Mayo need a reshuffle and leaders
I admire dogged team spirit of Rochford's men and unlike Galway, they'll love it in Croker
You have to admire Mayo.They're the most scrutinised team in Ireland and watching them over the last couple of weeks, I kept expecting that the psychological battering they've taken in the past few seasons would kill them.
And yes, there are times in big games when their decision-making is poor and they lack for scorers but in terms of character and endeavour and leadership, you've just got to admire them.
They've been on a rocky road since the Galway game.
Derry, Clare and Cork are nobody's idea of an easy stroll back to relevance in the Championship but they've grown and they've built.
The worrying thing, however, is it's been the same players who have carried them to Croke Park on Sunday.
The leaders. The key players; Andy Moran, Cillian O'Connor, Aidan O'Shea, Lee Keegan.
That core of men have dragged them through the past few weeks and you can't but sit back and admire them for that, given what each of those players has been through.
I don't expect them to have many problems with Roscommon on Sunday but if you look at them coldly now as contenders, there are more weaknesses in their game than the other All-Ireland hopefuls.
Croke Park is an environment Mayo will be hugely comfortable in this weekend.
But it's important they show improvement in a few very key areas now.
Firstly, they need to put a bit more faith in their long kick-out.
For this to happen, Séamus O'Shea must return to form because with Aidan and Tom Parsons there already, they have plenty of ball-winners to win kick-outs and instigate attacks from more advanced positions.
Mayo's build-up play is just a bit too ponderous and slow when David Clarke goes short off the tee.
It's not essential that he hoofs it into the clouds every time but variety is a great thing for a goalkeeper and if the opposition aren't certain which kick-out is coming, it gives your options - long and short - a bit more space.
Their problems at full-back are obvious too.
Ger Cafferkey has had a tough year, firstly with a hamstring injury and now, with his form. And for the benefit of the team, it's imperative that management make a bold call here.
I'd like to see Keith Higgins go in at full-back.
At the moment, he's slightly lost playing this sweeper role.
He's not particularly effective in it.
Structurally, they looked solid last weekend in the first half in Limerick but when Cork ran at them in the last 10 or 15 minutes, they were vulnerable.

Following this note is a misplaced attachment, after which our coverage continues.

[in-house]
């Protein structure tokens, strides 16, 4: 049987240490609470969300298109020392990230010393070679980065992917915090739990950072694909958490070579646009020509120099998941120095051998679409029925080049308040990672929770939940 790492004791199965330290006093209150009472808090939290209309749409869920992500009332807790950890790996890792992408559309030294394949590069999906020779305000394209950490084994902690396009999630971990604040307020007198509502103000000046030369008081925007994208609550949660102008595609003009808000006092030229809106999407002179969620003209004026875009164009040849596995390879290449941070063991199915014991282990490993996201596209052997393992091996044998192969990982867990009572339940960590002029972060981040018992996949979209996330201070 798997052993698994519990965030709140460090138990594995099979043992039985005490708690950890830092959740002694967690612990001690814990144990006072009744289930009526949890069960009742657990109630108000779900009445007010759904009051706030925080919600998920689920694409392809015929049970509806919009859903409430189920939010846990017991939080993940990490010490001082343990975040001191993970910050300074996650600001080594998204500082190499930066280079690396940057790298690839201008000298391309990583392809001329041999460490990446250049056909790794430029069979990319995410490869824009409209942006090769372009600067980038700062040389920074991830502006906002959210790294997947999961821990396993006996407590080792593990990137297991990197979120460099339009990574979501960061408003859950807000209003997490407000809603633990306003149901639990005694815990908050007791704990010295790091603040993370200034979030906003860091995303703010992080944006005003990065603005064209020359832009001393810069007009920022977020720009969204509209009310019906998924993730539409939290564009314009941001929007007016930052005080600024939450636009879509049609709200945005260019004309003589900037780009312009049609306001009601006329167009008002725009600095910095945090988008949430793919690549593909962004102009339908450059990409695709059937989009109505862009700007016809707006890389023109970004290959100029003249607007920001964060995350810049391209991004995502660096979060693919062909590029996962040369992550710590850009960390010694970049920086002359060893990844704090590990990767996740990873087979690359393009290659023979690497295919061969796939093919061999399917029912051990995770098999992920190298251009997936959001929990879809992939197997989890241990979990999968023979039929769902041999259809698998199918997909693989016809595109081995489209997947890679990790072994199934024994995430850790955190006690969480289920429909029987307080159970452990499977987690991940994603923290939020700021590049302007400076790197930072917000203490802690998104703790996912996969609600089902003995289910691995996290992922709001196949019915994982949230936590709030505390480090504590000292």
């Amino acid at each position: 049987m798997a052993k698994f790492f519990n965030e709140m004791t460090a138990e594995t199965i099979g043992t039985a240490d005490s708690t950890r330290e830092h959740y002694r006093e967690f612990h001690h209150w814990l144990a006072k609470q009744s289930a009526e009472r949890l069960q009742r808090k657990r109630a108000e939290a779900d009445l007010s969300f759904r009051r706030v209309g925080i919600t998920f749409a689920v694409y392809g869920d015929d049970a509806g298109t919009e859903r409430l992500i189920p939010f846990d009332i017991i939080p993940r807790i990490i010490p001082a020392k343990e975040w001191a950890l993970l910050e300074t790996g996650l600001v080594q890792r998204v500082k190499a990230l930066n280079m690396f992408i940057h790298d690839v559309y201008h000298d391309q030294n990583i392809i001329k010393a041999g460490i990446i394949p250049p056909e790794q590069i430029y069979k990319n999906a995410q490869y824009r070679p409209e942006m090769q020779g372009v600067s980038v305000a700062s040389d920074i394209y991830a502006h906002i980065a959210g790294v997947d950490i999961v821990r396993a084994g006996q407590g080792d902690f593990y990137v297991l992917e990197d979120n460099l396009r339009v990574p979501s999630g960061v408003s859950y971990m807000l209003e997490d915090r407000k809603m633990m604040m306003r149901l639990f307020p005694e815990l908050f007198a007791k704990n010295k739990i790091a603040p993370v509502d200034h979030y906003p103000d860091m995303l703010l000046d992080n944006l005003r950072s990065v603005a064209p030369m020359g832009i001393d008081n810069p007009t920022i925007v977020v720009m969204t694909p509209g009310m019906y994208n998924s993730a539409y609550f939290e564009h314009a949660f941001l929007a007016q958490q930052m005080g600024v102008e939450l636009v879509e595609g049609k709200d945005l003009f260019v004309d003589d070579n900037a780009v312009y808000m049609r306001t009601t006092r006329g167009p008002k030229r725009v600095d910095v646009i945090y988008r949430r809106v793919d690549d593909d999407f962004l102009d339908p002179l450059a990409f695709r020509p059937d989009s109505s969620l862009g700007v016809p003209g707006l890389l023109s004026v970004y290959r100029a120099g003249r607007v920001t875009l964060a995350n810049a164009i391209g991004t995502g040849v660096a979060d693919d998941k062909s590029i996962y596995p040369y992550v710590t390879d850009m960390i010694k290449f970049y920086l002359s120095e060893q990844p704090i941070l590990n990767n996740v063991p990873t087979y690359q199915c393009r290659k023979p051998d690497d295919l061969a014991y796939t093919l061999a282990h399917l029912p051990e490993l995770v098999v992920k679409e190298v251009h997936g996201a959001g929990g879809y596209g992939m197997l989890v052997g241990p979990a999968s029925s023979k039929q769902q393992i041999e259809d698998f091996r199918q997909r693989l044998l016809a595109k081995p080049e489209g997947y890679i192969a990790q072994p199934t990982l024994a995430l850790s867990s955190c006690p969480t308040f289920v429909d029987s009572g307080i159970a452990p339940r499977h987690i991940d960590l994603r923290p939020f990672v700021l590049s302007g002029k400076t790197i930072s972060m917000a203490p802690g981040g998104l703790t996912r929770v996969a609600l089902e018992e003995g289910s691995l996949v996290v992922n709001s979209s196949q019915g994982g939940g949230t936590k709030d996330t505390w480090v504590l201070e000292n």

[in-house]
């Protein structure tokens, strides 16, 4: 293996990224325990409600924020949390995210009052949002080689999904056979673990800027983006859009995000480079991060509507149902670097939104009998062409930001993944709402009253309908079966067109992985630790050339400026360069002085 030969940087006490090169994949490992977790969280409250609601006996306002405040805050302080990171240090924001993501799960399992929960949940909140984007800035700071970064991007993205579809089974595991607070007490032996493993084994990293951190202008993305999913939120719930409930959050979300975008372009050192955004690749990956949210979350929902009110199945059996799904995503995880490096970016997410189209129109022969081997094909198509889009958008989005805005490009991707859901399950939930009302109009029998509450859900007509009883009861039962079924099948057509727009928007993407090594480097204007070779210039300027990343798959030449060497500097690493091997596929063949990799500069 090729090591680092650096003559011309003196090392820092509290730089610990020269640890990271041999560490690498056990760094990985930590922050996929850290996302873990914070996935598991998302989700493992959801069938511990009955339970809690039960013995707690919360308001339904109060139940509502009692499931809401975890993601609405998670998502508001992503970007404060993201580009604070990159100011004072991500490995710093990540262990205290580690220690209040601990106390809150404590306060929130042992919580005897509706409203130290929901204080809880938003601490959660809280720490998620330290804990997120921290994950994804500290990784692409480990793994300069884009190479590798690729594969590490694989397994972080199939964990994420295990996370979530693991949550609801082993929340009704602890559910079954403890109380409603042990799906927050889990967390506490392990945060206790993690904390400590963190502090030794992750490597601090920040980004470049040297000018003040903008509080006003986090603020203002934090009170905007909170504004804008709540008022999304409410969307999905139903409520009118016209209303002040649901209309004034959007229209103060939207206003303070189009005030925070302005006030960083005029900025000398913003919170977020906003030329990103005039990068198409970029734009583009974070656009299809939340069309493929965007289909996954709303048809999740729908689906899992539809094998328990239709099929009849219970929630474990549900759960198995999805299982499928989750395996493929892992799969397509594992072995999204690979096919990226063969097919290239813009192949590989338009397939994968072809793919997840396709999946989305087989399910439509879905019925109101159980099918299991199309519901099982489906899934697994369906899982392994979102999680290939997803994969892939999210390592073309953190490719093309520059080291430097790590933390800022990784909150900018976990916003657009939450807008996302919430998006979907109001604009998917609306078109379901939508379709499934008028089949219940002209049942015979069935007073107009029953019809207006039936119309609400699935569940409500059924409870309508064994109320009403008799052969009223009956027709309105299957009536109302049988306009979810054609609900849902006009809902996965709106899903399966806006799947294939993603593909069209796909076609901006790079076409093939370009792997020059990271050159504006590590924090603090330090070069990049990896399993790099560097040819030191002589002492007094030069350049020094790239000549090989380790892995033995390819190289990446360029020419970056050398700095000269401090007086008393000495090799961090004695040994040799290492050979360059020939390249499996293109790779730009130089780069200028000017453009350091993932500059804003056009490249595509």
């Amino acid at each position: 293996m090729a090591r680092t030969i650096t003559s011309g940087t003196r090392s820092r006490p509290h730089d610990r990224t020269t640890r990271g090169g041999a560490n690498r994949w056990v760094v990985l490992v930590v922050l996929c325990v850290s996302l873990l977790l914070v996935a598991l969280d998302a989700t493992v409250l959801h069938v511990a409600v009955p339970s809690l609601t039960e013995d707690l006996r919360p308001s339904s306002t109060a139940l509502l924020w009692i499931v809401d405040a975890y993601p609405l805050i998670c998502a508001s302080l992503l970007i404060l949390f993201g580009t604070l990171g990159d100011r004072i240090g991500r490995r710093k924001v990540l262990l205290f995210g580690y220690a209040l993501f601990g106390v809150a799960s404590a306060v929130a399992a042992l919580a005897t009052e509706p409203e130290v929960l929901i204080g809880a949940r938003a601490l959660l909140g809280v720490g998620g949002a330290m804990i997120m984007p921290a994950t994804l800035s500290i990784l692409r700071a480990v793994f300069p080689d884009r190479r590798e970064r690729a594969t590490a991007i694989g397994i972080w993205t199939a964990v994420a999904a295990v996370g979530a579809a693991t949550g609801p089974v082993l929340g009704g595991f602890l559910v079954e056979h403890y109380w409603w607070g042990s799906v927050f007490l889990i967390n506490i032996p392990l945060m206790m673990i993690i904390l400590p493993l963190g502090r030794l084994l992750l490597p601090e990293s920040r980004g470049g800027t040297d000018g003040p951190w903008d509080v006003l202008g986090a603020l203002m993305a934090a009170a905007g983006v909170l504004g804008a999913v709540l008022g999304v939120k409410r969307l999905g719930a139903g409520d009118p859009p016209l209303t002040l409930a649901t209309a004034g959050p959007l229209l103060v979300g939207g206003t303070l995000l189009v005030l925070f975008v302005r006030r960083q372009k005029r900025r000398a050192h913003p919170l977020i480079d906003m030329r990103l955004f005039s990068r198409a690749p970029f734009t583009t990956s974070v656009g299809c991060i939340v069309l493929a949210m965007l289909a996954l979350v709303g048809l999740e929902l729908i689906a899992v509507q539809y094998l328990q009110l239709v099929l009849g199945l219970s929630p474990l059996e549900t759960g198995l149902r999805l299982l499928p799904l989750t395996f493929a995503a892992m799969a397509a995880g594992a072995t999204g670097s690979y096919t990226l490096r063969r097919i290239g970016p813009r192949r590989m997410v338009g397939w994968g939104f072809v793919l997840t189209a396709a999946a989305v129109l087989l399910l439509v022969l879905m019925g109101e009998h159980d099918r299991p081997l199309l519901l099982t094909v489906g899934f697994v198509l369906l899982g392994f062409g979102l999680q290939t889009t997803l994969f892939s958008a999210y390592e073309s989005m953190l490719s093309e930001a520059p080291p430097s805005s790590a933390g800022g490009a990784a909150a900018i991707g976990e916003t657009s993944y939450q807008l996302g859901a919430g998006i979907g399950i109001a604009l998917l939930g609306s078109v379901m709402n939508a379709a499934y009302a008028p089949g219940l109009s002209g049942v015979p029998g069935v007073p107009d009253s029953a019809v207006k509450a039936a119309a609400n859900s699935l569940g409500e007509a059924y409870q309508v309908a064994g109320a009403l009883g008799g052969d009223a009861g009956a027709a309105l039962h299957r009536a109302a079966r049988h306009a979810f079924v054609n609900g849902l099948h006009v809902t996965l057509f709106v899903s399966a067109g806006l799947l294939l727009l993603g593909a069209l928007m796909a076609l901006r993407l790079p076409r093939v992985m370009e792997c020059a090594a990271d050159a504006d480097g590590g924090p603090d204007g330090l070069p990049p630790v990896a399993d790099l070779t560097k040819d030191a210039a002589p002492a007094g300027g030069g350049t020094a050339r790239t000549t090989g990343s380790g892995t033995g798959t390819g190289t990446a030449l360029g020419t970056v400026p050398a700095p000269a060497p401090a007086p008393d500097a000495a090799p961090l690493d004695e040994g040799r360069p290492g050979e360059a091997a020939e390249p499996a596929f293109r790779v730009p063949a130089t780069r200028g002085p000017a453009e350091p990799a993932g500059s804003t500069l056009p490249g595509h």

At that stage, Chris Barrett, Lee Keegan and Colm Boyle were all gone from the pitch, which points to another Mayo problem: their lack of quality on the bench.
If Mayo were level with Dublin in the last 10 minutes of an All-Ireland final, which bench do you see winning the game?
Moran and Colm Boyle can only go for 50 or 55 minutes in these sort of matches now but sometimes I wonder if you'd be better off with a tired Andy Moran on for the last 15 minutes rather than replacing him.
Another part of Mayo's game that could do with a tweak is their delivery into the forward line.
They tend to put these balls into the corner for Moran and O'Connor to chase instead of playing with a bit more width and trying to hit the danger zone with their passes.
Look at the number of times Moran wins the ball in the corner, has to recycle it and Mayo are forced into three or four phases as the opposition reset their defence.
It's year two of Stephen Rochford's management now and we haven't seen anything too radical from him and maybe that's reflective of the depth of alternatives that he has.
But if Mayo are going to challenge for the All-Ireland this year, these areas require significant and immediate improvement.
As for their Connacht rivals, Galway, they're becoming something of an enigma.
Great to watch, lots of serious quality in attack, capable of anything - good and bad.
They have a solid structure behind them too but if they go man-to-man against Kerry in Croke Park on Sunday, they'll be devoured.
By contrast to Mayo, Kerry play with great width.They ping balls at the 'D' and have the runners coming in to do the damage.
Their movement was so smooth in the Munster final, it almost looked like every attack was straight from a play book.
Unlike Mayo, Galway won't feel particularly at home in Croke Park and they'll have to play a game largely alien to themselves if they're to trouble Kerry.
It's a year too soon for Galway to come up against this sort of challenge but they're going to right way and they'll be back.